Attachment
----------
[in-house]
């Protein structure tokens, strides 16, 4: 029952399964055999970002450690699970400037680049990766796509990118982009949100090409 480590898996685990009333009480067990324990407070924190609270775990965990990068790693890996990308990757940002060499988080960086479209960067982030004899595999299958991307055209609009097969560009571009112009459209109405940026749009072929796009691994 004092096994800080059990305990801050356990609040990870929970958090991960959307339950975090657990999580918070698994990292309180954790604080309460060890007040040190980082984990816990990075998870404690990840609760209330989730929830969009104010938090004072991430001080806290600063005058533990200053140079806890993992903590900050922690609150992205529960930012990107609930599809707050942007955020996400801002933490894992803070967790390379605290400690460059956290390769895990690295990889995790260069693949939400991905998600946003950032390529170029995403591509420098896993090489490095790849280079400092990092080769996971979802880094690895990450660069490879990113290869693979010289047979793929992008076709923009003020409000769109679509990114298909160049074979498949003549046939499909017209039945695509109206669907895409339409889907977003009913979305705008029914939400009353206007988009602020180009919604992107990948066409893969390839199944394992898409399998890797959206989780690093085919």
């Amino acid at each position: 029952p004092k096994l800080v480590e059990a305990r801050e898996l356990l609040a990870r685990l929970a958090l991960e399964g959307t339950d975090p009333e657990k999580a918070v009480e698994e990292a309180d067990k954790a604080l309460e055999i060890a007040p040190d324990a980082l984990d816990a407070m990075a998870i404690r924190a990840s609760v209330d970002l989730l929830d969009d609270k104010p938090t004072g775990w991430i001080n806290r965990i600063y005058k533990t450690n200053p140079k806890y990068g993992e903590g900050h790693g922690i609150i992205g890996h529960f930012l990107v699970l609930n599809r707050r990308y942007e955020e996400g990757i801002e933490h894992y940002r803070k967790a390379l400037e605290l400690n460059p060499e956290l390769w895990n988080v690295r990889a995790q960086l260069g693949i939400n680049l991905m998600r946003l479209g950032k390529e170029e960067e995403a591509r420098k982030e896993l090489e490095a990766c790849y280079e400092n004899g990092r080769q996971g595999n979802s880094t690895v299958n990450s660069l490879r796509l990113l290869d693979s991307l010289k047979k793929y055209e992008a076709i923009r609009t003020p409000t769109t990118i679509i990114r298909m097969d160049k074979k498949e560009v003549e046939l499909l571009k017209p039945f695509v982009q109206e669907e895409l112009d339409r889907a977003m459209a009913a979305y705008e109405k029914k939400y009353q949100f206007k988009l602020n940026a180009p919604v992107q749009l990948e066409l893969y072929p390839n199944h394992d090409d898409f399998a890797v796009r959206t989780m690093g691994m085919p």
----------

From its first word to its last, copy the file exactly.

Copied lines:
[in-house]
């Protein structure tokens, strides 16, 4: 029952399964055999970002450690699970400037680049990766796509990118982009949100090409 480590898996685990009333009480067990324990407070924190609270775990965990990068790693890996990308990757940002060499988080960086479209960067982030004899595999299958991307055209609009097969560009571009112009459209109405940026749009072929796009691994 004092096994800080059990305990801050356990609040990870929970958090991960959307339950975090657990999580918070698994990292309180954790604080309460060890007040040190980082984990816990990075998870404690990840609760209330989730929830969009104010938090004072991430001080806290600063005058533990200053140079806890993992903590900050922690609150992205529960930012990107609930599809707050942007955020996400801002933490894992803070967790390379605290400690460059956290390769895990690295990889995790260069693949939400991905998600946003950032390529170029995403591509420098896993090489490095790849280079400092990092080769996971979802880094690895990450660069490879990113290869693979010289047979793929992008076709923009003020409000769109679509990114298909160049074979498949003549046939499909017209039945695509109206669907895409339409889907977003009913979305705008029914939400009353206007988009602020180009919604992107990948066409893969390839199944394992898409399998890797959206989780690093085919």
């Amino acid at each position: 029952p004092k096994l800080v480590e059990a305990r801050e898996l356990l609040a990870r685990l929970a958090l991960e399964g959307t339950d975090p009333e657990k999580a918070v009480e698994e990292a309180d067990k954790a604080l309460e055999i060890a007040p040190d324990a980082l984990d816990a407070m990075a998870i404690r924190a990840s609760v209330d970002l989730l929830d969009d609270k104010p938090t004072g775990w991430i001080n806290r965990i600063y005058k533990t450690n200053p140079k806890y990068g993992e903590g900050h790693g922690i609150i992205g890996h529960f930012l990107v699970l609930n599809r707050r990308y942007e955020e996400g990757i801002e933490h894992y940002r803070k967790a390379l400037e605290l400690n460059p060499e956290l390769w895990n988080v690295r990889a995790q960086l260069g693949i939400n680049l991905m998600r946003l479209g950032k390529e170029e960067e995403a591509r420098k982030e896993l090489e490095a990766c790849y280079e400092n004899g990092r080769q996971g595999n979802s880094t690895v299958n990450s660069l490879r796509l990113l290869d693979s991307l010289k047979k793929y055209e992008a076709i923009r609009t003020p409000t769109t990118i679509i990114r298909m097969d160049k074979k498949e560009v003549e046939l499909l571009k017209p039945f695509v982009q109206e669907e895409l112009d339409r889907a977003m459209a009913a979305y705008e109405k029914k939400y009353q949100f206007k988009l602020n940026a180009p919604v992107q749009l990948e066409l893969y072929p390839n199944h394992d090409d898409f399998a890797v796009r959206t989780m690093g691994m085919p």